“The uncertainty of Brexit has left a lot of businesses not importing into the UK at all. When they do they’re putting additional charges on top in case of delays and trying to charge VAT on exports which is just all kinds of wrong. EU agents are also refusing to accept that Imports Custom Declarations into the UK can be deferred for up to six months. This is leading to delays in the shipping of goods and all additional costs are being put to the UK customer, as the EU believes Brexit is what we wanted. You may find all Export/Import costs are being passed to the UK importer, which again could throw £100 per shipment onto the cost of something. And that’s not taking Duty/Vat into account. Each Import from the EU now has an additional 20% charge - that 20% of the value of the goods, private individuals cannot reclaim VAT. Any Duty for non EU origin goods will also require Duty to be paid which is usually another 2.5% to 6%.”

As an example, if I was to have t-shirts printed in an EU country and shipped to me in the UK for me to sell, what paperwork and costs would that mean to me?

“This covers Duty costs, with the GB-EU FTA agreed just before Brexit goods that originate in the EU and travel to the UK don’t have Duty added to the costs. However, if t-shirts were made in China, shipped to Germany and then shipped to the UK, Duty would be applicable. Interestingly this is only one way. EU origin goods leaving the UK and going into the EU the Duty charge will still apply, which is fucking daft.”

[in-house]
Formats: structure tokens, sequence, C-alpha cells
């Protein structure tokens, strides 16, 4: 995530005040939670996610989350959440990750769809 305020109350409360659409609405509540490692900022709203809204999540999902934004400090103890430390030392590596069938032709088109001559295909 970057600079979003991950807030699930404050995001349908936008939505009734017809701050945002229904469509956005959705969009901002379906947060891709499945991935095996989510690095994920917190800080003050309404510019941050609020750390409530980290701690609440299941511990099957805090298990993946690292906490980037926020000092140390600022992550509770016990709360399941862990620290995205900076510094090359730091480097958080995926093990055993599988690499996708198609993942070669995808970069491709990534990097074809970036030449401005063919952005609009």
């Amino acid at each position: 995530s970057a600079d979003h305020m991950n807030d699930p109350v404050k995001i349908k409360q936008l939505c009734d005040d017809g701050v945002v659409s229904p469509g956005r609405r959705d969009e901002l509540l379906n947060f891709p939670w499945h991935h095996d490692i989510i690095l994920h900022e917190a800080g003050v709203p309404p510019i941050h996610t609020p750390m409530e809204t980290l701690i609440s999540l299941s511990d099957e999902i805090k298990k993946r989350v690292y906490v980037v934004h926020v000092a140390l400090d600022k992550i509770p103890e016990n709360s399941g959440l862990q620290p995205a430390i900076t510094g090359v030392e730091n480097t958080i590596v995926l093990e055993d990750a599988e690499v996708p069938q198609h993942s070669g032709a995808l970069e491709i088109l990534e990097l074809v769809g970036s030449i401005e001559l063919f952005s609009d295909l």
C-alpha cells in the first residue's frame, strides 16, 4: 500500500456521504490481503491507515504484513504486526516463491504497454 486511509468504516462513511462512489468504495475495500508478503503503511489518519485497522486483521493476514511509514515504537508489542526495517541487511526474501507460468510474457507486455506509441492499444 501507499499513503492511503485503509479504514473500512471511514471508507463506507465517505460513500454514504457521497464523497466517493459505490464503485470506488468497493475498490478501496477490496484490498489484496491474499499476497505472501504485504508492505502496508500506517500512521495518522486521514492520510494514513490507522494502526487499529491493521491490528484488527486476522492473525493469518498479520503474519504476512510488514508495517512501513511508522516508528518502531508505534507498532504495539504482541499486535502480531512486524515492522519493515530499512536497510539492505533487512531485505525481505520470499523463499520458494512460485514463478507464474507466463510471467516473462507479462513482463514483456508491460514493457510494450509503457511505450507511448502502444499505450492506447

Scott is from Leeds, and is an extensive record collector, most recently completing his Magnum collection.

How has Brexit affected you buying records?

“Unsure what others are saying, but me and a few Magnum fans have ordered albums from Europe. None of us have been charged VAT, Import duties or handling fees. So unsure why on other record sites I'm hearing they have. Unless it's down to value.

The postman arrived and stuck it in my hands. I said to him “What do I owe you?”

He took it off me, looked at the package. “Nothing,” he said, and handed it back.

I said, “what about these handling charges in place for delivery from Europe? He shrugged his shoulders.

A few friends on the Magnum fan page who were also expecting orders from Europe from Discogs, eBay and MusicStack all had the same experience. No charges. I’m not going to complain as I saved £25. It’s made me more open to continue buying from Europe if I continue to not get charged, unlike the adverts that said I would.”


As well as being a music teacher giving kids a taste of what it's like to be playing in a rock ‘n’ roll band, Mart is also a keen gear head, buying from stockists both in the EU and the UK.

Have you noticed any changes in prices & shipping times since Brexit?

“Shipping times are currently: 'wait and see, it’ll be there when it’s there.' Pricing has been impacted as there are now charges placed on top of larger purchases (say, guitars) upon delivery and these are not clear at point of purchase. It seems, in addition to VAT paid upon arrival, courier costs are down to how large/challenging an item is deemed to be by the courier, and cannot be calculated by the seller. As such, that £200 bargain guitar might cost an additional £50 or £80 upon receipt which really puts you off impulse purchases or ordering from the continent.”